The ‘Minus’ of Google Plus One

This is a guest post by Greg Buckskin. If you wish to write one, kindly check out our guidelines to write a guest post.

Minus of Google Plus One

In March 2011, Google unveiled its +1 button. The button originally only appeared in a Google results page and only to users who turned the Google plus one feature on. But now it is rolling out across the web as an embeddable button that anyone can put on their own website and most of the webmasters have activated Google plus one button on their websites. Soon you should start to see Google’s +1 button next to the ubiquitous Facebook Like button, Tweet This button, (Buzz button? lol.), and others, if you haven’t already.

So how is +1-ing a page different than Liking a page?

Just as Facebook is trying to make the web more social by connecting you and your friends on sites outside of Facebook, Google is trying to make their search results more relevant and useful—not to mention more personal, IF you turn on Google’s social features. Google plus one also helps in SEO of Blogs and websites. When you click a +1 button on a website or blog, Google will track your endorsement of that site and display the total number of +1’s a site receives in the search results. If you’ve turned on Google social features, you’ll also see friends of yours who have liked a site you may be searching for (providing they have the same social features turned on too).

In concept, this is a fantastic idea—personalize web searches for better usefulness and let people “vote” on which sites they like the best. It’s like Google is crowdsourcing their search algorithm to users. No doubt, seeing a large number of +1’s next to a search result will make it look more attractive to click on. We tend to trust our friend’s opinions online. But the big question has always been and still remains, will people use it?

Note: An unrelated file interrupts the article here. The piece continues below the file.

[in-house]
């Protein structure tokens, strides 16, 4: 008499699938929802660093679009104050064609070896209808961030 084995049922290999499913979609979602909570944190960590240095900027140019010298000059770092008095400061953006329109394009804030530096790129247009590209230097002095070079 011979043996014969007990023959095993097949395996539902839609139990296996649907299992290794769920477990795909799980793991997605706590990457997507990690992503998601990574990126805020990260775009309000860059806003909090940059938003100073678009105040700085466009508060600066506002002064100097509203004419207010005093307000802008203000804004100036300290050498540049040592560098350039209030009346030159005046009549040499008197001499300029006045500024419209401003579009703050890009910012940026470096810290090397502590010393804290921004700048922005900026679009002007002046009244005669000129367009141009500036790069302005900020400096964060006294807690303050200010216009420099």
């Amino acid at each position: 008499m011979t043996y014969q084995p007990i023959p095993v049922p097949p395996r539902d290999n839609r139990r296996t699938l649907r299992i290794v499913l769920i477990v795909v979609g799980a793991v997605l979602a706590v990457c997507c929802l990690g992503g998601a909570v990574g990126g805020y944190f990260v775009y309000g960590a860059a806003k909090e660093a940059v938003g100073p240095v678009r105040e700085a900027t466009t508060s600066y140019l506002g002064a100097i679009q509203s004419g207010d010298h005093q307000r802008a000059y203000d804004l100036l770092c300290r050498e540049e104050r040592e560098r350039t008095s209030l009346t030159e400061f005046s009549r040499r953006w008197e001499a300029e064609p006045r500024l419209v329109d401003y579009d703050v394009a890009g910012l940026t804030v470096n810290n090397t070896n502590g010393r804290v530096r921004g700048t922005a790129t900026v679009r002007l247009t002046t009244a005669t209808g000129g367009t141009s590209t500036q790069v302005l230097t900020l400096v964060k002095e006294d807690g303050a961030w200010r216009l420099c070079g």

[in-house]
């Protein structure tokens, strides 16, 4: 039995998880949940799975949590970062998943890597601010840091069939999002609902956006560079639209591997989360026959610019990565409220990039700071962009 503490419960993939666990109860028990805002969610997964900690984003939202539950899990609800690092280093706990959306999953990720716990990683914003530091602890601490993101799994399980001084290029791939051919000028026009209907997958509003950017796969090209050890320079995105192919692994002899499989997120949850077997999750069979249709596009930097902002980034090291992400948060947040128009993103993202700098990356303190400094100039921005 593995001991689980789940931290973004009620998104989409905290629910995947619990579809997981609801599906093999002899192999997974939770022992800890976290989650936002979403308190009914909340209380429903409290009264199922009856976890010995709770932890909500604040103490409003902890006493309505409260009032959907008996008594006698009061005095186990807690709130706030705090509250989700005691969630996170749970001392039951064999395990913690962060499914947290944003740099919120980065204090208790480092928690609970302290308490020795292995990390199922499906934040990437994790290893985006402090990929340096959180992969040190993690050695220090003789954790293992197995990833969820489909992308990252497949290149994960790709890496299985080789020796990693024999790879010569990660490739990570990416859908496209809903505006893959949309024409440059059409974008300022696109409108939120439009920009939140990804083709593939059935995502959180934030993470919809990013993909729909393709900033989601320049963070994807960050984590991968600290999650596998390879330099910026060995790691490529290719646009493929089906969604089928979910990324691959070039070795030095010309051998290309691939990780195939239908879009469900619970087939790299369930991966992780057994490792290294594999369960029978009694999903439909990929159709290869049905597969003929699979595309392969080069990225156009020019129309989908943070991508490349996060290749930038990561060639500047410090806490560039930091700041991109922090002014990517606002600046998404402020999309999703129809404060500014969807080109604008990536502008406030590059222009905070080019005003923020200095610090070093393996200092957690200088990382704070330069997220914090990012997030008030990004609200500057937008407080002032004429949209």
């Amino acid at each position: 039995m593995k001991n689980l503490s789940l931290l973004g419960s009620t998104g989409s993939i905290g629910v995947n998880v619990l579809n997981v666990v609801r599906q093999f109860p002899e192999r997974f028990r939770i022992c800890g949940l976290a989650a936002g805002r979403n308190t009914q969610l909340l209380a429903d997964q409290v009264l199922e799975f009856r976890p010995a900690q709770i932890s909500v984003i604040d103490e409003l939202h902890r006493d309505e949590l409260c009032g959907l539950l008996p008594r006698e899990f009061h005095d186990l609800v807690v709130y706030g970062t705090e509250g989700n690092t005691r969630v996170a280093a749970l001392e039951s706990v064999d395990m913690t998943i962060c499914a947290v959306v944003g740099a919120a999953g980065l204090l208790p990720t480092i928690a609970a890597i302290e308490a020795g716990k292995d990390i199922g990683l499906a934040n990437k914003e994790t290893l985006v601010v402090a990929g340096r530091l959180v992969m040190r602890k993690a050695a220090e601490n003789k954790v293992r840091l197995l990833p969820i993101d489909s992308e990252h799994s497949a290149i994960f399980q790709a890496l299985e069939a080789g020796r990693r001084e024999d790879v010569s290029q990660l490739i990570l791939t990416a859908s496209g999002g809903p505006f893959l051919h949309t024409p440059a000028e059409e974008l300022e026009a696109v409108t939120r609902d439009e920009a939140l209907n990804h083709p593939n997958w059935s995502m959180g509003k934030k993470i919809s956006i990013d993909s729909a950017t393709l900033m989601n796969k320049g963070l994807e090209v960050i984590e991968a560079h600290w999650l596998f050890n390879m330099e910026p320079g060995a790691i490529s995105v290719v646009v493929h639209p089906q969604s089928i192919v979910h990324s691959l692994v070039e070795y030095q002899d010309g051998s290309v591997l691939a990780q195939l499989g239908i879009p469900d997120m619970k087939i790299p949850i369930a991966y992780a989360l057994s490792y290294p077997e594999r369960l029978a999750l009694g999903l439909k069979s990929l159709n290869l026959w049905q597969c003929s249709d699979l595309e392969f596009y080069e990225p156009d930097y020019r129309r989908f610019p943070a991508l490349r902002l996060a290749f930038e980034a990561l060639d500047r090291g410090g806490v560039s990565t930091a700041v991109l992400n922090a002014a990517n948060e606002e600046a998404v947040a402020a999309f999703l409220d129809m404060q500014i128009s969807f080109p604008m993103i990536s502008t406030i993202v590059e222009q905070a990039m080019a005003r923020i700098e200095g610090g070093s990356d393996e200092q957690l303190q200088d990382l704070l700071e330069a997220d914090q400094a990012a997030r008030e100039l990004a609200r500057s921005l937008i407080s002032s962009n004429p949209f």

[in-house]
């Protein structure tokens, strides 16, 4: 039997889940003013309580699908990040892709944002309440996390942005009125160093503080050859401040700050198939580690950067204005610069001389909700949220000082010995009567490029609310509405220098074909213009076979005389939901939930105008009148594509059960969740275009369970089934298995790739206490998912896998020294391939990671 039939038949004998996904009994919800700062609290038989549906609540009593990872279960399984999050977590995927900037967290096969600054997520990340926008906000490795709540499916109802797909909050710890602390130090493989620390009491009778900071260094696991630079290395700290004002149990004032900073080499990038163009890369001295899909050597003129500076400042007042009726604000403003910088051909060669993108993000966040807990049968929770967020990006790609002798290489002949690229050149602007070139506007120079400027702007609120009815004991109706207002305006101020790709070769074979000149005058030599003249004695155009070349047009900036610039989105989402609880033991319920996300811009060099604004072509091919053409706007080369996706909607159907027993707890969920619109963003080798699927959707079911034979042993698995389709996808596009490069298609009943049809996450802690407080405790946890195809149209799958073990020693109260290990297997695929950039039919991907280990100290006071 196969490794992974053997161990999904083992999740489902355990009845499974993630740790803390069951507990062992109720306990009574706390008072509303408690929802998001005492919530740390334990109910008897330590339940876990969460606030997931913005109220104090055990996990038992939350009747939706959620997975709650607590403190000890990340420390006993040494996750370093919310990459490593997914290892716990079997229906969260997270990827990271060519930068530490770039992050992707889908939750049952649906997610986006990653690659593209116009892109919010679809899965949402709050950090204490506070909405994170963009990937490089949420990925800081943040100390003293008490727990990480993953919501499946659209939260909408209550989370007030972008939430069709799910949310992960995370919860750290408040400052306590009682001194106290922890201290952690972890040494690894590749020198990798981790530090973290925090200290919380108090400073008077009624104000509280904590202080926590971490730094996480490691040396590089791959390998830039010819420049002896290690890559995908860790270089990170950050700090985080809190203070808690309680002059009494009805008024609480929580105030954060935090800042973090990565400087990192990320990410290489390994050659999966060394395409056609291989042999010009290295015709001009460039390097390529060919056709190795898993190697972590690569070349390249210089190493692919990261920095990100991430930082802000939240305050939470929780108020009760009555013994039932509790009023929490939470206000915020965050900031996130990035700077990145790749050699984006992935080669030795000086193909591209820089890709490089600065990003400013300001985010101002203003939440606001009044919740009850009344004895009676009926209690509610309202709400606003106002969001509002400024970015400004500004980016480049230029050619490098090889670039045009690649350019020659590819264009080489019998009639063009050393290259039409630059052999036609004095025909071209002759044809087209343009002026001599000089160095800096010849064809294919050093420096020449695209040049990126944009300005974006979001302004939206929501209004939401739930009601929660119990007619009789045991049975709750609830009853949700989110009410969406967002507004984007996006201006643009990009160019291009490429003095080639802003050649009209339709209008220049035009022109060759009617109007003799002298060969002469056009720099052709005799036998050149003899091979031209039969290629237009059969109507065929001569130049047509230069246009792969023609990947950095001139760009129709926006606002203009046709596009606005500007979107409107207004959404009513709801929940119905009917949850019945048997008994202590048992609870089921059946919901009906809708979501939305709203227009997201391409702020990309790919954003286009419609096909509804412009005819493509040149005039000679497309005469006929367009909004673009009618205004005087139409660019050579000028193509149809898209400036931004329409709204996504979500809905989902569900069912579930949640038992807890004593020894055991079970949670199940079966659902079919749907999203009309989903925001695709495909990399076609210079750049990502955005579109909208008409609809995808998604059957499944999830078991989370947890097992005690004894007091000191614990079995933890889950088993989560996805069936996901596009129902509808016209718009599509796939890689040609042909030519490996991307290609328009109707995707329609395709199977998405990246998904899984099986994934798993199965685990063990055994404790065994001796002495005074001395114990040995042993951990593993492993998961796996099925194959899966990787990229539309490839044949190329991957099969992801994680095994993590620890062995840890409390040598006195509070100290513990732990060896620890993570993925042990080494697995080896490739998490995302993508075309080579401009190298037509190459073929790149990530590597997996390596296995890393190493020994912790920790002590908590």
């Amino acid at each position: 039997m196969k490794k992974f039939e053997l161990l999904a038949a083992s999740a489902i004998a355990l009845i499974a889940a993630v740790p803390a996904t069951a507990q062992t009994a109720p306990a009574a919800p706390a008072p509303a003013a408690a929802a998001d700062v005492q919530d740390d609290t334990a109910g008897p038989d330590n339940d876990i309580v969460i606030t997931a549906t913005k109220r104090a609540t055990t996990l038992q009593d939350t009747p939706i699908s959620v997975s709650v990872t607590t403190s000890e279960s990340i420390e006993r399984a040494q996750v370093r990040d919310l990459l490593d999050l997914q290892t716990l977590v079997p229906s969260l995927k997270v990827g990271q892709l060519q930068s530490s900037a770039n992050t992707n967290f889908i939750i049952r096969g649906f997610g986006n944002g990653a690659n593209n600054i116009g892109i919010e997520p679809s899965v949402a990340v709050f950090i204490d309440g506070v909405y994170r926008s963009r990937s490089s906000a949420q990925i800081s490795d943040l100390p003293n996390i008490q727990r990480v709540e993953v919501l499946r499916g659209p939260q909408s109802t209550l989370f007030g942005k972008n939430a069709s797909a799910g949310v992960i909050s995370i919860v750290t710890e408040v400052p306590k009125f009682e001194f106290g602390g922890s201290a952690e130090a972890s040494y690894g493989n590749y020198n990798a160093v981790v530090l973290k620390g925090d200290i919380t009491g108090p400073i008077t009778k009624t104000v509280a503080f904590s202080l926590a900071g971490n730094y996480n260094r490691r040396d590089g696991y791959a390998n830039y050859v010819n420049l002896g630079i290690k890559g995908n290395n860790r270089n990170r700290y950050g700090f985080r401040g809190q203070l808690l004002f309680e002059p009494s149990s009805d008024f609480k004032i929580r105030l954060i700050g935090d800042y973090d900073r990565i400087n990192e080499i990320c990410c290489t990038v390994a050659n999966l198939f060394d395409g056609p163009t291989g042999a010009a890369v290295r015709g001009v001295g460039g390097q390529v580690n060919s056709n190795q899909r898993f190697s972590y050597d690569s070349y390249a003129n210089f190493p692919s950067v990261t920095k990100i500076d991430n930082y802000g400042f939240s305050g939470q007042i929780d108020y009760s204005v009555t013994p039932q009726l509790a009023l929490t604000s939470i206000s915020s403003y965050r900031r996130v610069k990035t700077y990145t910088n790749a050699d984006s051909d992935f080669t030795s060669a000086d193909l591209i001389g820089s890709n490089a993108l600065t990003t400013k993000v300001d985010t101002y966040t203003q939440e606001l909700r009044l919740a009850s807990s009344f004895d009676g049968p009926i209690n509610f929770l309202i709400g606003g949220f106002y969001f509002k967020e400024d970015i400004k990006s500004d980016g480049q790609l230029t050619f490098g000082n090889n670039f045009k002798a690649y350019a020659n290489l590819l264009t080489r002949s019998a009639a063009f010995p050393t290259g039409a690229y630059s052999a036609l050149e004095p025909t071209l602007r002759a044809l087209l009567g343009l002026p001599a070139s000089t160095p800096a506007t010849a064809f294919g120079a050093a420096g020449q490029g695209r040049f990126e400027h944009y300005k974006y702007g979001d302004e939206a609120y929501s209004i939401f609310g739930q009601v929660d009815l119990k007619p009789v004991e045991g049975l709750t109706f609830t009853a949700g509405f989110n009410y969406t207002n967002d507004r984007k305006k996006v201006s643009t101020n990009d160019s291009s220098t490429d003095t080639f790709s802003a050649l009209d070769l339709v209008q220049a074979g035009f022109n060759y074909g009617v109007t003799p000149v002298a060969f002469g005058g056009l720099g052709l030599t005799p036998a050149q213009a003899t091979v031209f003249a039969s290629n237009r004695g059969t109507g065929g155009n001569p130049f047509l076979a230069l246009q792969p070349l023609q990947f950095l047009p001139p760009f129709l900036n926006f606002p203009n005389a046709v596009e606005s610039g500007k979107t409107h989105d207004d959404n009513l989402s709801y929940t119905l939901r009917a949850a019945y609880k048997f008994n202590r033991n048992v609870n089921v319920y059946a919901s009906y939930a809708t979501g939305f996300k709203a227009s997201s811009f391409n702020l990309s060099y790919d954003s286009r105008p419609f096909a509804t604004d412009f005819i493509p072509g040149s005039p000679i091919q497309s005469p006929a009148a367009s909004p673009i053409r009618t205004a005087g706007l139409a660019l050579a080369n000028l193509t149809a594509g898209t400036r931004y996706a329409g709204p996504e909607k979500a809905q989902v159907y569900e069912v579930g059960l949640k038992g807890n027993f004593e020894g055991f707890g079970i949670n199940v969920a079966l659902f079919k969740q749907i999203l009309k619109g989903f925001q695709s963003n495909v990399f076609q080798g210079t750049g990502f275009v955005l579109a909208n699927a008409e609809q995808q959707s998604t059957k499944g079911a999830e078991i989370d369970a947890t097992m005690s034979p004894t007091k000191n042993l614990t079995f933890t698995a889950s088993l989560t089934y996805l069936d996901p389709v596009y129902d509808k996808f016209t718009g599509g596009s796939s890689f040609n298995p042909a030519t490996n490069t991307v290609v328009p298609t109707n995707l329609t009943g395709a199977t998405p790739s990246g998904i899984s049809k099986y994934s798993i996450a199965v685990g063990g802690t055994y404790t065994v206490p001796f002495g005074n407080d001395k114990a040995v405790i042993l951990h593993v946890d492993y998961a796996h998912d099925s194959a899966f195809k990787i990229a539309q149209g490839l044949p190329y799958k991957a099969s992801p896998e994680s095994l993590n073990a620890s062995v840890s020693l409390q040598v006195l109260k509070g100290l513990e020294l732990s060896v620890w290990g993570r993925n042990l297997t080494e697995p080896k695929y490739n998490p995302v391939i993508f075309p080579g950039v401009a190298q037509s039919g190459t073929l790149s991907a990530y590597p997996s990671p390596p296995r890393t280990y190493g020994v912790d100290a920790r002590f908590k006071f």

Will Bloggers Embrace +1

To start, there is a huge barrier of entry to even use the button. In order to click the +1 button or see +1 numbers in your search results, you have to start sharing your social media accounts with Google by creating a public profile. For techies and social media hipsters, that’s no problem. But for average Joe Websearcher? Maybe not.

Also, the button assumes that I want personalized web results and that I trust (and care about) what sites my friends have +1’ed (don’t get me started on the lack of a good verb to go along with +1). I don’t know about you, but most of the time my friends simply click on the first search result that comes up without even looking at the others results further down the page that might be more relevant.

Technologically-deficient Stacy from accounting will probably end up just +1ing the first result in every search and in turn giving me the false notion that it is actually an important site.

An even bigger part of the problem is that most people (me included) don’t even know they can connect their accounts to Google. And if they’ve already created Facebook, Twitter, and other social media accounts, they might see this as another social media hoop to jump through and won’t do it. Although Google’s +1 button has the potential to be much more useful than the Like button, for overall web searching, too many people are already at their “public profile” limit and don’t feel like sharing their personal info with yet another platform for the world to see. And that may be the biggest hurdle Google will face in spreading the +1 button across the internet.

But probably the biggest annoyance of the +1 button is the fact that it is extremely problematic for websites– and is probably making webmasters all over the country extremely agitated. This seemingly innocent button messes with JavaScript and alters the appearance of some symbols and letters on websites. It also reportedly makes web pages load slower, along with several other little online hitch-ups that no one wants to deal with.

Overall, the +1 button is simply too complicated and too vague. It is too complicated for most average people to understand how to use the button and convincing your friends to use the service (if you care enough) so that you can actually share interests (or websites) with them would be an entirely new problem all together.

In general, Google tends to lag behind the social media pack, usually copying what other sites have done well with mediocre to poor results at best. (Google Wave, anyone?) And it looks like that may the case again here. They may simply be too late to the ball to dance, and everyone else is already tired out.

With no central hub to aggregate pages, an obscure opt in process and no tangible reason for people to get excited about it–personalized results sounds great, but not if you make me work for them–I don’t see +1 sticking around for very long.

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